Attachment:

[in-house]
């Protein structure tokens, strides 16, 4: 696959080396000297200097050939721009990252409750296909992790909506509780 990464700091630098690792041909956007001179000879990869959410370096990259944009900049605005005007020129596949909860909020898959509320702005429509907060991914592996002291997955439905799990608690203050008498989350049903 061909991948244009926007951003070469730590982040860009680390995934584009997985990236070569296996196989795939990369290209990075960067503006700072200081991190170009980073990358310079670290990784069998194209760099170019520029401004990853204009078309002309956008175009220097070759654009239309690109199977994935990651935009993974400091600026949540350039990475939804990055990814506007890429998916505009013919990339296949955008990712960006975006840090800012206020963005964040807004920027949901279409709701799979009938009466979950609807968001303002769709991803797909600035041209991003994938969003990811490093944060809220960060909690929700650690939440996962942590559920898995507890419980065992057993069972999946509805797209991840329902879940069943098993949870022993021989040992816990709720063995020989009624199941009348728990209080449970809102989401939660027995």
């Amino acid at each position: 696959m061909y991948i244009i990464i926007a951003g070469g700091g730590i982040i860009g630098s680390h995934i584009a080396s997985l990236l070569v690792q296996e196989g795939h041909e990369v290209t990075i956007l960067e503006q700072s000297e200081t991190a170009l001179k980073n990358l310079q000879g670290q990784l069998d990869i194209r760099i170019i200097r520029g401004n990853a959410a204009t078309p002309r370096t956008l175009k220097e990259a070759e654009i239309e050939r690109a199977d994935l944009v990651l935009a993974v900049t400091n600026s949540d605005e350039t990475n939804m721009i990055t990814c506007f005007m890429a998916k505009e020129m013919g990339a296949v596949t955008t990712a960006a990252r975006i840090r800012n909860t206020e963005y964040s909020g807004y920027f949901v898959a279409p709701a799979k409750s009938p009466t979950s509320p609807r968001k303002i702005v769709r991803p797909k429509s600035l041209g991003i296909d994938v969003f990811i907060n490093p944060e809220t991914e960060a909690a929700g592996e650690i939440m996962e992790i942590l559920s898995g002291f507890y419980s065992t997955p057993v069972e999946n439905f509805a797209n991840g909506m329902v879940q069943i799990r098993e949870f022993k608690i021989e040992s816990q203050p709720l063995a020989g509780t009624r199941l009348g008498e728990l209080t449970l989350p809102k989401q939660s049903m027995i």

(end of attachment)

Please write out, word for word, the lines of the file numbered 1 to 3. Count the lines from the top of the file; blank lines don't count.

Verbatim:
[in-house]
């Protein structure tokens, strides 16, 4: 696959080396000297200097050939721009990252409750296909992790909506509780 990464700091630098690792041909956007001179000879990869959410370096990259944009900049605005005007020129596949909860909020898959509320702005429509907060991914592996002291997955439905799990608690203050008498989350049903 061909991948244009926007951003070469730590982040860009680390995934584009997985990236070569296996196989795939990369290209990075960067503006700072200081991190170009980073990358310079670290990784069998194209760099170019520029401004990853204009078309002309956008175009220097070759654009239309690109199977994935990651935009993974400091600026949540350039990475939804990055990814506007890429998916505009013919990339296949955008990712960006975006840090800012206020963005964040807004920027949901279409709701799979009938009466979950609807968001303002769709991803797909600035041209991003994938969003990811490093944060809220960060909690929700650690939440996962942590559920898995507890419980065992057993069972999946509805797209991840329902879940069943098993949870022993021989040992816990709720063995020989009624199941009348728990209080449970809102989401939660027995």
């Amino acid at each position: 696959m061909y991948i244009i990464i926007a951003g070469g700091g730590i982040i860009g630098s680390h995934i584009a080396s997985l990236l070569v690792q296996e196989g795939h041909e990369v290209t990075i956007l960067e503006q700072s000297e200081t991190a170009l001179k980073n990358l310079q000879g670290q990784l069998d990869i194209r760099i170019i200097r520029g401004n990853a959410a204009t078309p002309r370096t956008l175009k220097e990259a070759e654009i239309e050939r690109a199977d994935l944009v990651l935009a993974v900049t400091n600026s949540d605005e350039t990475n939804m721009i990055t990814c506007f005007m890429a998916k505009e020129m013919g990339a296949v596949t955008t990712a960006a990252r975006i840090r800012n909860t206020e963005y964040s909020g807004y920027f949901v898959a279409p709701a799979k409750s009938p009466t979950s509320p609807r968001k303002i702005v769709r991803p797909k429509s600035l041209g991003i296909d994938v969003f990811i907060n490093p944060e809220t991914e960060a909690a929700g592996e650690i939440m996962e992790i942590l559920s898995g002291f507890y419980s065992t997955p057993v069972e999946n439905f509805a797209n991840g909506m329902v879940q069943i799990r098993e949870f022993k608690i021989e040992s816990q203050p709720l063995a020989g509780t009624r199941l009348g008498e728990l209080t449970l989350p809102k989401q939660s049903m027995i």